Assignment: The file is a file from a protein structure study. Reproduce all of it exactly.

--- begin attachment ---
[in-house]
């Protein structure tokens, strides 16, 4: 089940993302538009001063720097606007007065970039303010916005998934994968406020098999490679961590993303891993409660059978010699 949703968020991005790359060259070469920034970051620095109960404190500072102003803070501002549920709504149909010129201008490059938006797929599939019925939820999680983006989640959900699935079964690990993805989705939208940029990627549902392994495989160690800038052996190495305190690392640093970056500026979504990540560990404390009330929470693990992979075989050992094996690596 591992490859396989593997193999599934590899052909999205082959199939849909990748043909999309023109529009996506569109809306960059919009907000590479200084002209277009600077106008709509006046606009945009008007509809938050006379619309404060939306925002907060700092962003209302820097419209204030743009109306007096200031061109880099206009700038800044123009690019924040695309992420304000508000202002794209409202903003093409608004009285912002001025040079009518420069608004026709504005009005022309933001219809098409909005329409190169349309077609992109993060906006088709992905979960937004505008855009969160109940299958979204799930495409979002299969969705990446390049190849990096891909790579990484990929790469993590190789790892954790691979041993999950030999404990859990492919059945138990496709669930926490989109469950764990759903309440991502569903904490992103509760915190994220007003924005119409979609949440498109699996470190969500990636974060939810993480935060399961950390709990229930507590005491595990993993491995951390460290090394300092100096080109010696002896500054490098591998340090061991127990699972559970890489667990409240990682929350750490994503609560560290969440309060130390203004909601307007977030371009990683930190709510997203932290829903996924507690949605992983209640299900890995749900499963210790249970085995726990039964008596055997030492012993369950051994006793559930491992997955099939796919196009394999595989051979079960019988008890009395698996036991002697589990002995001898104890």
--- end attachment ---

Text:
[in-house]
């Protein structure tokens, strides 16, 4: 089940993302538009001063720097606007007065970039303010916005998934994968406020098999490679961590993303891993409660059978010699 949703968020991005790359060259070469920034970051620095109960404190500072102003803070501002549920709504149909010129201008490059938006797929599939019925939820999680983006989640959900699935079964690990993805989705939208940029990627549902392994495989160690800038052996190495305190690392640093970056500026979504990540560990404390009330929470693990992979075989050992094996690596 591992490859396989593997193999599934590899052909999205082959199939849909990748043909999309023109529009996506569109809306960059919009907000590479200084002209277009600077106008709509006046606009945009008007509809938050006379619309404060939306925002907060700092962003209302820097419209204030743009109306007096200031061109880099206009700038800044123009690019924040695309992420304000508000202002794209409202903003093409608004009285912002001025040079009518420069608004026709504005009005022309933001219809098409909005329409190169349309077609992109993060906006088709992905979960937004505008855009969160109940299958979204799930495409979002299969969705990446390049190849990096891909790579990484990929790469993590190789790892954790691979041993999950030999404990859990492919059945138990496709669930926490989109469950764990759903309440991502569903904490992103509760915190994220007003924005119409979609949440498109699996470190969500990636974060939810993480935060399961950390709990229930507590005491595990993993491995951390460290090394300092100096080109010696002896500054490098591998340090061991127990699972559970890489667990409240990682929350750490994503609560560290969440309060130390203004909601307007977030371009990683930190709510997203932290829903996924507690949605992983209640299900890995749900499963210790249970085995726990039964008596055997030492012993369950051994006793559930491992997955099939796919196009394999595989051979079960019988008890009395698996036991002697589990002995001898104890």